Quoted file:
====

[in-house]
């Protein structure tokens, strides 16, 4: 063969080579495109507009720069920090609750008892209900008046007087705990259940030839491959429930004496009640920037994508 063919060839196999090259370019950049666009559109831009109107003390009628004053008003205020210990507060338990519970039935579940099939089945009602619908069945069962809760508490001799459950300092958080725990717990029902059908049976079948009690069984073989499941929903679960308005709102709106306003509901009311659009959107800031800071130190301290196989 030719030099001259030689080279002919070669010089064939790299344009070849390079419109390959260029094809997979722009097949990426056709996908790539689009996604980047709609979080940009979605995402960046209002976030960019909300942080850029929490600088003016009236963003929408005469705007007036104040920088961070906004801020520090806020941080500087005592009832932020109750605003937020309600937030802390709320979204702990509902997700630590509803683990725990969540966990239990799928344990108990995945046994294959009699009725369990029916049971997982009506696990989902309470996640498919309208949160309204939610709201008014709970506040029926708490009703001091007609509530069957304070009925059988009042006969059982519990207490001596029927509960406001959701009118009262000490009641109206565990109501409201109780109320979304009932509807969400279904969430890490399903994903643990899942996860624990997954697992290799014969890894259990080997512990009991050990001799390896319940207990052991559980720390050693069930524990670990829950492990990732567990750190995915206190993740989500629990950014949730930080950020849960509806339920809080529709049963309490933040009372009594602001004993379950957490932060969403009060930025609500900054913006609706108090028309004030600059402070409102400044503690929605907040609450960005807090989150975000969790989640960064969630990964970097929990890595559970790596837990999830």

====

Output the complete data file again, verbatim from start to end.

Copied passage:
[in-house]
């Protein structure tokens, strides 16, 4: 063969080579495109507009720069920090609750008892209900008046007087705990259940030839491959429930004496009640920037994508 063919060839196999090259370019950049666009559109831009109107003390009628004053008003205020210990507060338990519970039935579940099939089945009602619908069945069962809760508490001799459950300092958080725990717990029902059908049976079948009690069984073989499941929903679960308005709102709106306003509901009311659009959107800031800071130190301290196989 030719030099001259030689080279002919070669010089064939790299344009070849390079419109390959260029094809997979722009097949990426056709996908790539689009996604980047709609979080940009979605995402960046209002976030960019909300942080850029929490600088003016009236963003929408005469705007007036104040920088961070906004801020520090806020941080500087005592009832932020109750605003937020309600937030802390709320979204702990509902997700630590509803683990725990969540966990239990799928344990108990995945046994294959009699009725369990029916049971997982009506696990989902309470996640498919309208949160309204939610709201008014709970506040029926708490009703001091007609509530069957304070009925059988009042006969059982519990207490001596029927509960406001959701009118009262000490009641109206565990109501409201109780109320979304009932509807969400279904969430890490399903994903643990899942996860624990997954697992290799014969890894259990080997512990009991050990001799390896319940207990052991559980720390050693069930524990670990829950492990990732567990750190995915206190993740989500629990950014949730930080950020849960509806339920809080529709049963309490933040009372009594602001004993379950957490932060969403009060930025609500900054913006609706108090028309004030600059402070409102400044503690929605907040609450960005807090989150975000969790989640960064969630990964970097929990890595559970790596837990999830």